- The library-internal API may similarly have standard documentation for normative use cases, plus internal implementation details or other more verbose documentation revealed by a more verbose documentation build target. Public API documentation accessible from the library-internal API documentation should have multiple visual reminders of the API distinction.
- When browsing the library documentation, it should be obvious to the developer of new library code whether a dependency they are considering is in the public API or library-internal API, and easy to identify module details that are not part of the library-internal API. Doxygen doesn't have great mechanisms for identifying which content was rendered conditionally (
\internal), so it may be appropriate to use a clearly distinct documentation scope for module-internal docs, so that the scope of the library-internal API is not obscured when browsing non-public module details.
The easiest way to make these distinctions is to use distinct Doxygen groups for different API levels. In other words, if we want to continue to define "modules" such that a module expresses in multiple documented API levels, documentation clarity and maintainability can be improved by using multiple Doxygen groups per module instead of one group per module.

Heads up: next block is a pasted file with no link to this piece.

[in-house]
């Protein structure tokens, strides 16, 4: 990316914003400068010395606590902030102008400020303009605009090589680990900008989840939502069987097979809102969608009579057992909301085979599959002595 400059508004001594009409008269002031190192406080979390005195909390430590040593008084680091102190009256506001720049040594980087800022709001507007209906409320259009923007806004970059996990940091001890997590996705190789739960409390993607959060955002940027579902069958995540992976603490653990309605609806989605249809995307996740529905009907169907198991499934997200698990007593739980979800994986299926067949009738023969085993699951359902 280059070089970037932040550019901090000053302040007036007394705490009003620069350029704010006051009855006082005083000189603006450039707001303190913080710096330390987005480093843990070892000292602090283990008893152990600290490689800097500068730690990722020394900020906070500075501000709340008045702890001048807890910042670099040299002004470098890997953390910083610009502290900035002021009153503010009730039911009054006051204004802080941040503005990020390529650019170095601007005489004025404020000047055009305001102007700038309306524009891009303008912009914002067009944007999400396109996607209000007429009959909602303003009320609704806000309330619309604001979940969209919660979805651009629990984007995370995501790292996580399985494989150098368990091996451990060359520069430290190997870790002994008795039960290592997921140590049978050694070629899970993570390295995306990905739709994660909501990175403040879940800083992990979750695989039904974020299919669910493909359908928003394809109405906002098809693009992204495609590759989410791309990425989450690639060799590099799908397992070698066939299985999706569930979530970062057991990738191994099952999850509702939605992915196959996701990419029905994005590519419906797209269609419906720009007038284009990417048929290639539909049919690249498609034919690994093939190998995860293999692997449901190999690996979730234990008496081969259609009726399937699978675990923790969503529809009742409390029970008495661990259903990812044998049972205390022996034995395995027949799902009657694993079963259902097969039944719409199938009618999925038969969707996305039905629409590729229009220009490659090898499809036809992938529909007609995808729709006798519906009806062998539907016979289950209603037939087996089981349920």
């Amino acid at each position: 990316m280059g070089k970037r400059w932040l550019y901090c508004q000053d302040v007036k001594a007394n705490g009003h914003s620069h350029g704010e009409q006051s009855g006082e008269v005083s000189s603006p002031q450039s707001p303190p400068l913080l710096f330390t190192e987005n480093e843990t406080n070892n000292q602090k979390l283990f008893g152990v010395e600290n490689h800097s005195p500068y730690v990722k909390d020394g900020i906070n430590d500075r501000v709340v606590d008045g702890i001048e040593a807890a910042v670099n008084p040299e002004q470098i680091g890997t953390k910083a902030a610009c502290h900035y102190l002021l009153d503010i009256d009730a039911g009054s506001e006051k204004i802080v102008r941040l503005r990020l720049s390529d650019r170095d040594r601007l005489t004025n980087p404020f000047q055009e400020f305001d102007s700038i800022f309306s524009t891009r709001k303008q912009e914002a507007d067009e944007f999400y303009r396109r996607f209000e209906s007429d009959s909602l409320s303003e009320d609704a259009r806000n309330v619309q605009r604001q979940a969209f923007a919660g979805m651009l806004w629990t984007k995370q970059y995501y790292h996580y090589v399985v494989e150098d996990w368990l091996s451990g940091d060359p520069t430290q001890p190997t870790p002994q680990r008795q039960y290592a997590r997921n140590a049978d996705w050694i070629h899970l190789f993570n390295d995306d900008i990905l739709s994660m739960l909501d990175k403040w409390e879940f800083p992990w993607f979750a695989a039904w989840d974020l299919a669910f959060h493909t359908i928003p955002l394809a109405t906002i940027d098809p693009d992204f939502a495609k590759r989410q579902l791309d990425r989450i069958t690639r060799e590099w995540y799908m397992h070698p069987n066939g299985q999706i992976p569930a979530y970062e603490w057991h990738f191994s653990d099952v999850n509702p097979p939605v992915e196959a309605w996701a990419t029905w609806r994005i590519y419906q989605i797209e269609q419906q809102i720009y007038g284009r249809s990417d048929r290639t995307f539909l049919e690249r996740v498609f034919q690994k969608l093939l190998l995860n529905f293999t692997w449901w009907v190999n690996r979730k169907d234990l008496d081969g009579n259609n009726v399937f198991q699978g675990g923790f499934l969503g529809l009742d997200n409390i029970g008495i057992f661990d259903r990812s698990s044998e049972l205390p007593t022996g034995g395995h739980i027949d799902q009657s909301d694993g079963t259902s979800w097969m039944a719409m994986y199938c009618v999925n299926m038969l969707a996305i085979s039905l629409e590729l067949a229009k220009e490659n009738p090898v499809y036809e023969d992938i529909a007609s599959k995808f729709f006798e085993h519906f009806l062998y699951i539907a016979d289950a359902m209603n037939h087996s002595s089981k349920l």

- Should the public API documentation link to library API documentation or provide separate local docs for e.g. forward references or types / functionality that is opaque at that API level?
Is there a preference for whether library or module interface headers are necessarily nested in single subdirectory trees versus separated into parallel directory trees? E.g.
A handful of "convenience headers" in
src/gromacs aggregate "include"s of module headers, providing multiple ways to access the same API without a clear indication of what is normative. If we want module APIs to be expressed in
gromacs/module.h headers, or to distinguish between
gromacs/module/feature.h, we should clarify the meaning of these paths. Is there a compelling reason not to just get rid of these headers?
Is more necessary to decouple from specific Doxygen versions (constraints on Doxygen version?)
Other checks to reimplement¶
gmxpre.h go away?¶
Check for a precompiler define instead of
#include "gmxpre.h", or replace "gmxpre.h" with a preprocessor define provided by CMake?
sort includes with clang-format instead of includesorter.py¶
Use Doxygen directly instead of script acting on Doxygen XML for dependency graphs.¶
Document doxygen groups and directories in module headers instead of misc.cpp and directories.cpp¶
Consider freezing API and implementation versions.¶
Use monotonically versioned implementation namespaces (for (a) supporting multiple API versions such as file format revisions, and (b) clarifying API versions at compile time without worrying about API compatibility guarantees or versioning API. Very limited use may be allowed for (c) feature development or API migration across multiple commits, with tracking and approval of the release manager)